Since Russia invaded Ukraine, I must admit to being utterly perplexed by calls from those on the left and right calling for our country’s increased involvement in Ukraine. We disagree on just about everything else it seems, profoundly so in some cases, but on this one issue we come together like bride and groom. Good grief.
The level of agreement is no small matter as we are talking about everything from state-of-the-art tanks and missile defense systems to F-16s. The cost is staggering. To put it in perspective, we have committed to Ukraine military aid totaling half of that country’s total GDP. Throw in the aid the Europeans are providing and we are collectively engaged in another nation building effort with no end in sight.
With each new funding announcement and new piece of military hardware we inch closer and closer to being in direct conflict with Russia. Here are ten reasons for why this is not a good idea:
- The quality of our political leadership is highly suspect, what with a president that increasingly appears to be cognitively challenged, and a vice president for whom gross incompetence is perhaps the kindest thing that can be said about her. Missteps are a distinct possibility by such a cast of characters.
- The political divisions in the country run deep, Civil War era kind of deep if my Twitter feed is any indication. Absent a sneak attack like that of Pearl Harbor in 1941, a country seriously debating the merits of objective reality is going to be hard pressed to come together to fight still another war.
- Garnering widespread public support is further hampered because many Americans cannot square risking war over another country’s borders being violated when our own southern border is a sieve.
- U.S. military readiness is compromised by an inability to attract new recruits. Between past Covid mandates and a fear of political indoctrination many young men and women are seeking other opportunities.
- Our European allies are equally compromised, if not more so. Their militaries have been chronically under-funded since NATO’s inception. They are simply not prepared to fight. That can only mean American parents will once again have to place to sacrifice their sons and daughters at the altar of European pacifism. A tough sell to say the least.
- Russia sees Ukraine, particularly Crimea, as Lincoln saw the entirety of the south – as indivisible from that of the northern states. That is to say, the war for them is existential – it’s their backyard after all. Forgive me, but our track record in fighting in other countries backyards recently does not exactly inspire confidence.
- Russian military doctrine is prepared to sustain huge losses of life in pursuit of its objectives. This is something the West is not inclined to match, and the Russians know it.
- A war with Russia might just be the opening the Biden Administration needs to go ‘Woodrow Wilson’ on our civil liberties. After the Covid mandates and the unequal treatment of conservatives by the DOJ and FBI, many, including myself, have our doubts we will ever get them back.
- The prospect of nuclear war looms. It is uncharted territory. We have grown accustomed to fighting one another through proxies. It gets even more complicated should Putin decide to use tactical nuclear weapons. How would we respond to that type of escalation? (And again, would you want President Biden and Kamala doing the critical thinking required behind such a response?)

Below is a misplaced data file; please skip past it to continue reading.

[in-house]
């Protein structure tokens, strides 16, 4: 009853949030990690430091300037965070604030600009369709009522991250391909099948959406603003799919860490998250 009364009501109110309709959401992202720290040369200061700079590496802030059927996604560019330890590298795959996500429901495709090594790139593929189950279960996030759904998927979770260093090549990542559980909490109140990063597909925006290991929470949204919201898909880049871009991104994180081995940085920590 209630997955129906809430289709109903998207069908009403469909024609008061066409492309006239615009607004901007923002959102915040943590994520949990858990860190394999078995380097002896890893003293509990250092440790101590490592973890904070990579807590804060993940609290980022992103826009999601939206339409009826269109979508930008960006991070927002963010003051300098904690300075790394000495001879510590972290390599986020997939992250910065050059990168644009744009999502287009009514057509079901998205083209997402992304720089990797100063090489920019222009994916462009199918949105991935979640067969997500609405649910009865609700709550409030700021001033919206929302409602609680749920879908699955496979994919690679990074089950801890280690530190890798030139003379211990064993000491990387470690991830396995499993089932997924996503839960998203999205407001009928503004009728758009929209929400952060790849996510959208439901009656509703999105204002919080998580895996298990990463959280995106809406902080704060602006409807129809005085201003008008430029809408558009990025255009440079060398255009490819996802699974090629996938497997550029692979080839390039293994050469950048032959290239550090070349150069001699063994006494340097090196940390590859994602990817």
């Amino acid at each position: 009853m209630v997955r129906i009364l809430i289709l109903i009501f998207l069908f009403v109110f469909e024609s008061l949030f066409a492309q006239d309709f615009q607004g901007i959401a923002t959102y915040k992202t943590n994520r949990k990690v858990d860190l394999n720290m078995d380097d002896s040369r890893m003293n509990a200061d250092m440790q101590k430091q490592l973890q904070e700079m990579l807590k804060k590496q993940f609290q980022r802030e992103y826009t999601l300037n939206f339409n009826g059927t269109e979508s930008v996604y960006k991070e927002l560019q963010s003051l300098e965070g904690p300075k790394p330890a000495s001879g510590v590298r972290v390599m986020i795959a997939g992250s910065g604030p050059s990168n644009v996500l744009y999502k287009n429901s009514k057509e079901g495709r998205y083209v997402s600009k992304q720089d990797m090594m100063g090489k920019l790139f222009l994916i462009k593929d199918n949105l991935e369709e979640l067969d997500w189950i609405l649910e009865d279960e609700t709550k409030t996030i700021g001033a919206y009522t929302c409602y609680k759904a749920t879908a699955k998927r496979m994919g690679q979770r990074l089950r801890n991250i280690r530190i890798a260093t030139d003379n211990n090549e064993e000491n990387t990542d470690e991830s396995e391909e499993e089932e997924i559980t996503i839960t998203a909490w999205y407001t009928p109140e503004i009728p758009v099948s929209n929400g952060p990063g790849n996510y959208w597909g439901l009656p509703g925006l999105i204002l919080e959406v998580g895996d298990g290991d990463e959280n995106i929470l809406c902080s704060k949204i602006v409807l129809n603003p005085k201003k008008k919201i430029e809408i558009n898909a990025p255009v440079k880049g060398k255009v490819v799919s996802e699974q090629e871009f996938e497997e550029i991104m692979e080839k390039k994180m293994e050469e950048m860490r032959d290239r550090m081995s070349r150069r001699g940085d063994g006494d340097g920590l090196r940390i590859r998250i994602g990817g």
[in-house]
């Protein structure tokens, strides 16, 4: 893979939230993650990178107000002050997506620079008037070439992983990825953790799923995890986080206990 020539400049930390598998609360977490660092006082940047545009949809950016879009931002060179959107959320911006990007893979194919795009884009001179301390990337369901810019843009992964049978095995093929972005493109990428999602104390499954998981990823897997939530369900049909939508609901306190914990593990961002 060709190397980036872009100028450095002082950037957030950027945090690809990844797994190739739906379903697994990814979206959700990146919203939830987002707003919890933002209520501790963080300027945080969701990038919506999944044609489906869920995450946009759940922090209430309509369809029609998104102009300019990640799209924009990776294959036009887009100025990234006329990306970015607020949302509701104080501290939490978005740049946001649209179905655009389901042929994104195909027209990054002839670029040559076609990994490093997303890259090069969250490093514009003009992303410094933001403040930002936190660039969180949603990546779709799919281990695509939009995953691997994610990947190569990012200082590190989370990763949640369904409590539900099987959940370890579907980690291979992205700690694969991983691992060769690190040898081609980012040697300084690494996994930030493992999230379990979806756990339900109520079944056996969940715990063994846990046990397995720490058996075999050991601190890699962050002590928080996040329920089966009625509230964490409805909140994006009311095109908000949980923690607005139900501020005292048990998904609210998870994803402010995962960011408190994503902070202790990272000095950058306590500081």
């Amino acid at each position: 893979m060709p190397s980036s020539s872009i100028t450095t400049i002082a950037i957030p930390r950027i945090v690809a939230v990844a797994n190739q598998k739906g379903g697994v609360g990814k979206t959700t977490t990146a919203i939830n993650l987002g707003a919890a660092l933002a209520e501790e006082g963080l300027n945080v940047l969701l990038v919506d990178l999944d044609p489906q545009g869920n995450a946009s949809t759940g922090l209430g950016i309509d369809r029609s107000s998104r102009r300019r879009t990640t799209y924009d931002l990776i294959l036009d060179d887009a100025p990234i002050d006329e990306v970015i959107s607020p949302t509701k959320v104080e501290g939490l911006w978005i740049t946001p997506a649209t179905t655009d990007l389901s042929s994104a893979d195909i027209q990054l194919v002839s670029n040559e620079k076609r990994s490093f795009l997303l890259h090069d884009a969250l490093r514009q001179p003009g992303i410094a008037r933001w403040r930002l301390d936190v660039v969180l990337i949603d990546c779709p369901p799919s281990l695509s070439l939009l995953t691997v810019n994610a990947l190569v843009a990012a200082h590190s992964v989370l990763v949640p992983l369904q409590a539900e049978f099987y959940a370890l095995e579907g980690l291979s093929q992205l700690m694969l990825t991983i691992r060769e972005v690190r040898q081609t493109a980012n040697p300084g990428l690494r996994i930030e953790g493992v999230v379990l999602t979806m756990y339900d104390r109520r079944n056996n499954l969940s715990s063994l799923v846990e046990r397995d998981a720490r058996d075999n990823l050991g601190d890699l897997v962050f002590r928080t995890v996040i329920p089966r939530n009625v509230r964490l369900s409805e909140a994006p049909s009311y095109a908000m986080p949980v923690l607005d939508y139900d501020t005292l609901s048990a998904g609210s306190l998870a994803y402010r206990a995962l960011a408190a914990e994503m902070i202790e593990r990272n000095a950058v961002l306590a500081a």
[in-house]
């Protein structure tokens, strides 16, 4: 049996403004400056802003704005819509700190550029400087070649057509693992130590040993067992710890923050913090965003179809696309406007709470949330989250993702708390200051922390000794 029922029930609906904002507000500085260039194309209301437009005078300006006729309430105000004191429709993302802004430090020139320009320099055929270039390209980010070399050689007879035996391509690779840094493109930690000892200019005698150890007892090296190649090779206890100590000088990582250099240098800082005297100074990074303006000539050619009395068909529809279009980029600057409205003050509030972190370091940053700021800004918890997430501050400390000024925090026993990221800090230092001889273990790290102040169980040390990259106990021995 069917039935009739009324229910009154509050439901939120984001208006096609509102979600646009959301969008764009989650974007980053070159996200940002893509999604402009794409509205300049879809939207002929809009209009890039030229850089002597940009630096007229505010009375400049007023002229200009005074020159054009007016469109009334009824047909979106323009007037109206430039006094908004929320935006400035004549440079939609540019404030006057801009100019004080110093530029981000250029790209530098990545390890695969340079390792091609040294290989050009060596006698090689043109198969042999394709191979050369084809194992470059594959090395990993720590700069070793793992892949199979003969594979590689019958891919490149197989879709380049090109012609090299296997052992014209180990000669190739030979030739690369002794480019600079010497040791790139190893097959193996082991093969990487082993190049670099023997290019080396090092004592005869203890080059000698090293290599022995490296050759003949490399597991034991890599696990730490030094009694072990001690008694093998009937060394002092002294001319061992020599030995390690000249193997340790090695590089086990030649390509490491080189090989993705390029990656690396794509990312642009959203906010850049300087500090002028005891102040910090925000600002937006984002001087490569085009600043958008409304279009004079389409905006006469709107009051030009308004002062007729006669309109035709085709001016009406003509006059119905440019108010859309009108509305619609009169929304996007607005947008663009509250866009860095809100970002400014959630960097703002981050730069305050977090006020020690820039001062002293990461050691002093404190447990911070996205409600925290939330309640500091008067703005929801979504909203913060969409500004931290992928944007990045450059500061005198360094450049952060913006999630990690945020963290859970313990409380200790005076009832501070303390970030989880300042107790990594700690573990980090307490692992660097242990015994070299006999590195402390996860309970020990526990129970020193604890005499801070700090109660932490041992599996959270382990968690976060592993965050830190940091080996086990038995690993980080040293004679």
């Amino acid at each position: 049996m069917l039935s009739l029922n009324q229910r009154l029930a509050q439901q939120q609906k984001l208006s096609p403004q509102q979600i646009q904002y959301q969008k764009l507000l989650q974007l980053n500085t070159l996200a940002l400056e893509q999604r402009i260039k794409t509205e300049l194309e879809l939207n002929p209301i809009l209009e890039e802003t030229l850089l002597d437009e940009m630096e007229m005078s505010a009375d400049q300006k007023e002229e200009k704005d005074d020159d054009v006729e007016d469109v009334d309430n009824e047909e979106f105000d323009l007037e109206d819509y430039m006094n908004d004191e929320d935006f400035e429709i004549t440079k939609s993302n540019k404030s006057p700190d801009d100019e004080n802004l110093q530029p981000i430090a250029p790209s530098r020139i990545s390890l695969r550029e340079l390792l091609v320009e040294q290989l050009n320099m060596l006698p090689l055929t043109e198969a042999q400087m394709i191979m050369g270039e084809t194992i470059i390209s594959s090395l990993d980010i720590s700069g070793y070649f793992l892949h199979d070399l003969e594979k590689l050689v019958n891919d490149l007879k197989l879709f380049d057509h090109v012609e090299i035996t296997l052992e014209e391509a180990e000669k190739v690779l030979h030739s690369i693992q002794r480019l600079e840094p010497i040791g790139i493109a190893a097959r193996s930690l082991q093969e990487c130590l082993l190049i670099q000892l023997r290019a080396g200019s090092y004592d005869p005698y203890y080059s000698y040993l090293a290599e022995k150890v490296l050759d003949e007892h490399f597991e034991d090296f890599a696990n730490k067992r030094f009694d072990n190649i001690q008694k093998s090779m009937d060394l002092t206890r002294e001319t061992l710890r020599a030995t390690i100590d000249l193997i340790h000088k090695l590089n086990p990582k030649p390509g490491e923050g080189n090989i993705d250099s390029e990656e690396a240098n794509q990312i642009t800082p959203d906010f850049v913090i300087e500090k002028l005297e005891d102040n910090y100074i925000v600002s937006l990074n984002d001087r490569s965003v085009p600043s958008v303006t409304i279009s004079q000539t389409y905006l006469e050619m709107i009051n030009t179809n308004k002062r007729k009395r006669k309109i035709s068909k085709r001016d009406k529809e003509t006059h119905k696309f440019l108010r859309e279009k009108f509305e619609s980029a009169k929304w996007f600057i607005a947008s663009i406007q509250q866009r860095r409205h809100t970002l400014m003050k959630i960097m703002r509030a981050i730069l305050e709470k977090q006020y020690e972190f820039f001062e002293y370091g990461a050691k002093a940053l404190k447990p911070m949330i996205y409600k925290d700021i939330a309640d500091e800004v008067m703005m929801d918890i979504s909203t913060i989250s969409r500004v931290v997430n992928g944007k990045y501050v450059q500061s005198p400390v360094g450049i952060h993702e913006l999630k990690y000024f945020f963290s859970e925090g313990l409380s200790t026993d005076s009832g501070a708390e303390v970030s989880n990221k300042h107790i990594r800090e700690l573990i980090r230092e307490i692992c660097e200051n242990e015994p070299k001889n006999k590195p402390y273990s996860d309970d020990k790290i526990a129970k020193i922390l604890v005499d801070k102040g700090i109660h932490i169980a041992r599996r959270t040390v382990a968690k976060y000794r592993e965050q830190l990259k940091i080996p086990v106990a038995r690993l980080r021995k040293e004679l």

- And finally, we run the danger of fighting a two-front war (one with Russia and the other China), the bane of military strategists since the creation of nation states.
In short, risking war with Russia, worse, getting embroiled in an actual shooting war would be as General Omar Bradley once said about General MacArthur’s desire to expand the Korean War into China, “The wrong war, at the wrong place, at the wrong time, and with the wrong enemy.”
But the urge to risk war in that part of the world persists. Why is that? Well, I can tell you what it is not and that is a war intended to restore Ukraine’s territorial integrity and freedom. This is platitudinal nonsense is meant to place our critical thinking skills into a state of suspended animation.
The real reason is to loosen Putin’s grip on power, eventually overthrowing him. Senator Graham actually said the quiet part out loud back in March last year: “The only way this ends is for somebody in Russia to take this guy out. You would be doing your county – and the world – a great service.”
In this scenario Russia becomes distracted, freeing up the U.S. to pivot to China.
Getting to this point though is the problem as it is going to take time for the battlefield conditions in eastern Ukraine to deteriorate sufficiently before Putin becomes vulnerable. Time that we may not have if U.S. four-star General Mike Minihan is right about being at war with China as early as 2025.
Might a better option to an outright win over Russia be a stalemate? That is, provide them with just enough military hardware and technical support to maintain the status quo on the battlefield. No more. No less. In such a scenario the U.S. and its allies would avoid a potential rout of Russian forces that more robust levels of support and training to Ukrainian units might lead to, and in turn, pave the way for the aforementioned pivot to China.
There is precedent for it. During World War II President Roosevelt made the decision to prioritize the Atlantic over the Pacific theater of operations. Cold and heartless? For the Americans on Wake Island and Corregidor it was pure Machiavellian as it meant years of barbarous treatment by the Japanese. Nonetheless, it was the right call for a country desperate to marshal limited resources.
The suffering in eastern Ukraine is apt to continue for some time. An existential crisis of our own, however, dictates it be so.